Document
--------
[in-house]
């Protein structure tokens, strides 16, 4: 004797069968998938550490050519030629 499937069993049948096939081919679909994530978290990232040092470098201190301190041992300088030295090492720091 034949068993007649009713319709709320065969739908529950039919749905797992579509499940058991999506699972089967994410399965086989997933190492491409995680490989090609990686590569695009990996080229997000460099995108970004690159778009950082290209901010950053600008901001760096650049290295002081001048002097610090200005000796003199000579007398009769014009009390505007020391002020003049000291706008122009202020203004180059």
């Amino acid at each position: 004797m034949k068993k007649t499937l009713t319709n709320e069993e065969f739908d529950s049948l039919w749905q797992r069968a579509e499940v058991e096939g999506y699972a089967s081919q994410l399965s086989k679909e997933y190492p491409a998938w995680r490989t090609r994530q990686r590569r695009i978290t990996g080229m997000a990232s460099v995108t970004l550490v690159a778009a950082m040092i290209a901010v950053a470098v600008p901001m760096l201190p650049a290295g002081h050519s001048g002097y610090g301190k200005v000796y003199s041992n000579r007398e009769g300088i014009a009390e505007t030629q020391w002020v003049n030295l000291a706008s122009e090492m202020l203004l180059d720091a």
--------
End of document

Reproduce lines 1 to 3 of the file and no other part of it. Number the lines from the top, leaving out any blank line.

[in-house]
């Protein structure tokens, strides 16, 4: 004797069968998938550490050519030629 499937069993049948096939081919679909994530978290990232040092470098201190301190041992300088030295090492720091 034949068993007649009713319709709320065969739908529950039919749905797992579509499940058991999506699972089967994410399965086989997933190492491409995680490989090609990686590569695009990996080229997000460099995108970004690159778009950082290209901010950053600008901001760096650049290295002081001048002097610090200005000796003199000579007398009769014009009390505007020391002020003049000291706008122009202020203004180059």
């Amino acid at each position: 004797m034949k068993k007649t499937l009713t319709n709320e069993e065969f739908d529950s049948l039919w749905q797992r069968a579509e499940v058991e096939g999506y699972a089967s081919q994410l399965s086989k679909e997933y190492p491409a998938w995680r490989t090609r994530q990686r590569r695009i978290t990996g080229m997000a990232s460099v995108t970004l550490v690159a778009a950082m040092i290209a901010v950053a470098v600008p901001m760096l201190p650049a290295g002081h050519s001048g002097y610090g301190k200005v000796y003199s041992n000579r007398e009769g300088i014009a009390e505007t030629q020391w002020v003049n030295l000291a706008s122009e090492m202020l203004l180059d720091a």